Mineral block bucks from yearling to 5-1/2 year-old from a calcium poor area in Northern Minnesota.
Back in 1970 I often wondered if a lack of adequate calcium and phosphorus might be the reason so many yearling bucks in my original Minnesota whitetail study area were spike bucks, about two for every forkie. To find out, I placed four cattle-type mineral blocks in the western half about the first of May that year, the beginning of the antler growing season, That fall the numbers were reversed, two out of three yearling bucks were forkies or better (one even an eight-pointer with a nine inch spread). Then wondering if mineral blocks could increase the size if antlers grown by older bucks in my low-calcium study area, I continued setting out blocks every spring for 19 years and compared masses of antlers of bucks of same ages taken in the treated half with antlers of bucks taken in the untreated half every year. I did this by filling a large pot to the brim with water placed in a larger pan, submerging the antlers in the water and then measured the amount of water that overflowed into the pan. Antlers from the treated half averaged about 10–20% greater in mass than antlers from the untreated half. Moreover, numbers of surviving fawns (in wolf country) in early November throughout the following 18 years were always about 10– 20% greater in the treated half. Convinced of the benefits of mineral blocks, capable of enabling some bucks with 150–inch antlers (Boone and Crockett measuring system) to grow 170 or 180–inch antlers, my sons and I have been placing mineral blocks throughout my second primary study area every spring since 1990. Though we have not continued comparing antler sizes since then, the number of bucks worthy of being mounted taken by my sons, daughters, grandsons and I since 1990 is eight times greater taken than the number taken by an equal number of my family, including uncles and cousins, between 1945 and 1989.
In recent years sporting goods stores have become filled with a great number of products claimed to enable bucks to grow larger antlers, some in liquid form and powder form and some even being seeds. Last spring my son John and I decided to try a different, less expensive brand of mineral blocks claimed to grow larger antlers. When we checked them while scouting last October, they were gone, and judging by the lack of hoof prints and wear around the sites where they were placed, they were gone well before the antler growing season ended (growth ends about the first of September). This was strange because the more expensive blocks we had traditionally used always lasted 2–3 years. From now on, we decided, we’ll stick to using what we know works: our usual $12.95 much-more-durable cattle type 40–50 pound mineral blocks with the top two listed ingredients being calcium and phosphorus (the primary ingredients of bones and antlers) followed by a trace of needed zinc, a trace of unneeded salt and vitamins.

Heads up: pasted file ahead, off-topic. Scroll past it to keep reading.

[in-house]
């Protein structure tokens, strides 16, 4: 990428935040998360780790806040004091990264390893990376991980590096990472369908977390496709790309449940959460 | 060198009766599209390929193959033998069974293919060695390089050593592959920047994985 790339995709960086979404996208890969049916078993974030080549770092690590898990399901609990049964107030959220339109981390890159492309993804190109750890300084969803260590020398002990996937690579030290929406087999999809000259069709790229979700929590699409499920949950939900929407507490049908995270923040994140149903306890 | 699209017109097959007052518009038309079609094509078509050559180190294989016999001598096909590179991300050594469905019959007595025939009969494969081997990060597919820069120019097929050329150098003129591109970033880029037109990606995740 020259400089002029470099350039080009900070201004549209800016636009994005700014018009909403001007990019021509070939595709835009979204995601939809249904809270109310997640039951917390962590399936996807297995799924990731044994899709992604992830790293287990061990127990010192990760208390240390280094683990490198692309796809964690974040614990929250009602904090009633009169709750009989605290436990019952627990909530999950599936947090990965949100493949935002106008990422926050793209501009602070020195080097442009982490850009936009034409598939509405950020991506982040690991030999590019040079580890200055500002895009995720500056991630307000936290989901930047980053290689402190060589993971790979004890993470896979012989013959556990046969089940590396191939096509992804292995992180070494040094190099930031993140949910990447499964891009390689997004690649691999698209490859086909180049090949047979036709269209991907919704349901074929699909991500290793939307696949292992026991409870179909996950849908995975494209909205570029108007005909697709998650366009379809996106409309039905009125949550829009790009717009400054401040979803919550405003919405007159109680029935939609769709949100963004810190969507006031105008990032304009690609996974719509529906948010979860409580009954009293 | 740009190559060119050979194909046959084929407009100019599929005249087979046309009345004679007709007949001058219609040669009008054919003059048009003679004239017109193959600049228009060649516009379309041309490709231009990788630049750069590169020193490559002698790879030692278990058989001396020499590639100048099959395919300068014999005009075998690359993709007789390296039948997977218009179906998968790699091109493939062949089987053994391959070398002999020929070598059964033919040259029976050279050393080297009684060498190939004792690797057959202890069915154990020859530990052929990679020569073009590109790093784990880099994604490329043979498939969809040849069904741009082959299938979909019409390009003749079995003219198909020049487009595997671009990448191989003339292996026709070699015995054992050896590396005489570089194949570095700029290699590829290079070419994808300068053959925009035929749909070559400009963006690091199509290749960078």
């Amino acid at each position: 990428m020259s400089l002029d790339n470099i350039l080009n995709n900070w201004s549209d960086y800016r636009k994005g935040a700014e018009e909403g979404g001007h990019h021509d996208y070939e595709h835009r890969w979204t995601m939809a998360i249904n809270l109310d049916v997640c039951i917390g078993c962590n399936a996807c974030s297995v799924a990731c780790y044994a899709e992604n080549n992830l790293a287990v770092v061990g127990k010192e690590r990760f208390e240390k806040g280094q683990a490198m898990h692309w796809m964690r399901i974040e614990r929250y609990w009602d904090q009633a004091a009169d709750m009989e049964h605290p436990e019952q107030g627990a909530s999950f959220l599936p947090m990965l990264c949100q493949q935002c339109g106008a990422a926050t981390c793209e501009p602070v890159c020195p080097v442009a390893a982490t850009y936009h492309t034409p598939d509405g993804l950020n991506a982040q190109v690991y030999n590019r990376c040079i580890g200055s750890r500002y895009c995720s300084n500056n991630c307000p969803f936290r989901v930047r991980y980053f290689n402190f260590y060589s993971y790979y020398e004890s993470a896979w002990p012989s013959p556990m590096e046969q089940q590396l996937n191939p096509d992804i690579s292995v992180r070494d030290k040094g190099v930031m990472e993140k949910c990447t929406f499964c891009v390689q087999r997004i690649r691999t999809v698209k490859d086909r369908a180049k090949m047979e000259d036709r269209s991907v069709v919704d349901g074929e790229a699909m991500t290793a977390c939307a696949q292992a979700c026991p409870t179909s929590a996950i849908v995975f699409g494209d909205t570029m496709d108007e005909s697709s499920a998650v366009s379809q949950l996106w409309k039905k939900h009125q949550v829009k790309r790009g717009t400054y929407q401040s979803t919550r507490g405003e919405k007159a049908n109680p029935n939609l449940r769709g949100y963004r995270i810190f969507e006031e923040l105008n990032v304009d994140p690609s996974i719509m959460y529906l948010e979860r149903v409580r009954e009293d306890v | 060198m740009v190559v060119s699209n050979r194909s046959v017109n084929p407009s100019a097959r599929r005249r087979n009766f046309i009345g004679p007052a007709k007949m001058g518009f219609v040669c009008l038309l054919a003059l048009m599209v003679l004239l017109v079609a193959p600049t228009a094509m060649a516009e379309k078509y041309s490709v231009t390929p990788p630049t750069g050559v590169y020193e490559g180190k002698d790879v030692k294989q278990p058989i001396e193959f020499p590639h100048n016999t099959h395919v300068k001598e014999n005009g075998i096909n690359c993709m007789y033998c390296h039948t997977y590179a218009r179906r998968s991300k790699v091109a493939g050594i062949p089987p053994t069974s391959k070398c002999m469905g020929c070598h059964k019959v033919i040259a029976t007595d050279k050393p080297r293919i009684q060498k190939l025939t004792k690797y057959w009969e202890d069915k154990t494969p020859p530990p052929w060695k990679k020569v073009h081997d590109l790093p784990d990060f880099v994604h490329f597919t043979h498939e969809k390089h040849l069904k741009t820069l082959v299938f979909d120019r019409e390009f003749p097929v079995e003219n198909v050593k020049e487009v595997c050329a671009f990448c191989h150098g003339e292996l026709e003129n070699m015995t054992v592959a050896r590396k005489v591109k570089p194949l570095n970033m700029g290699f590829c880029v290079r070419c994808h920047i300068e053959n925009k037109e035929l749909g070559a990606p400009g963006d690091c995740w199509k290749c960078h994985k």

We place our blocks on exposed roots of mature evergreen trees where well hidden by surrounding cover. A mature evergreen protects the blocks from rain, making them last longer. The surrounding cover keeps them from discovered by other hunters who might decide they’ve discovered a great stand site. Actually, mineral blocks are very poor stand sites. Neither bucks nor does are much interested in mineral blocks during hunting seasons because by then antlers of bucks are fully grown and fawns of does are fully weaned. Wherever mineral blocks are placed, 4-6 deer of the near vicinity will quickly find them and create beaten paths leading to them from several directions.
To get the desired antler growth, the blocks should be placed within or near bedding areas of mature bucks. The reason is, while growing antlers, older bucks tend to be recluses, bedding, watering and feeding in or near their secluded, difficult-to-find hideaways only 1–2 acres in size. While scouting in search of them, look for plenty of fresh and old tracks 3-1/2 to 4 inches long, fresh and old droppings 5/8 to 1-1/4 inch long, beds in deep grass 45 to 56 inches long and clusters of six or more antler rubs on tree trunks 2–4 inches or more in diameter — characteristic signs of bedding areas of mature bucks. Where you find plenty of fresh mature buck sized tracks and droppings, you are probably close enough, especially if near water. We typically place 2–4 blocks in or near buck bedding areas per square-mile.
My sons tote mineral blocks with their hands. I prefer carrying one block in a large plastic bag in a packsack attached to a heavy-duty pack frame along with 2–3 bottles of water and much-needed insect and tick repellent or two blocks tied down on a plastic toboggan. It’s now mid-April, an ideal time to take care of this chore. Early May is okay.
By the end of a day of scouting and dropping off mineral blocks, my sons and I are usually weary and hungry but grinning, anxious to share our findings over a meal at a lakeside resort on the way home. Our grinning reveals we have each found some fresh tracks in the 4-inch range, fresh droppings 7/8-inch or more in length, antler rubs on tree trunks 4 inches or more in diameter (rubs made during the previous fall) and/or beds 50–56 inches in length — signs only made by trophy class bucks. Following this particular day in spring, fall can never come quickly enough.
An afterthought: since whitetails can’t be kept from congregating in wintering areas in winter, I have often wondered if a drug could be added to mineral blocks that can kill parasites such as brain worms in deer and moose, not fatal to whitetails but sometimes fatal to moose. After researching this, my son John recommends the tapeworm dewormer Praziquantel as an example. Similarly, I wonder if adding a proper drug could be a way to eliminate chronic wasting disease in whitetails.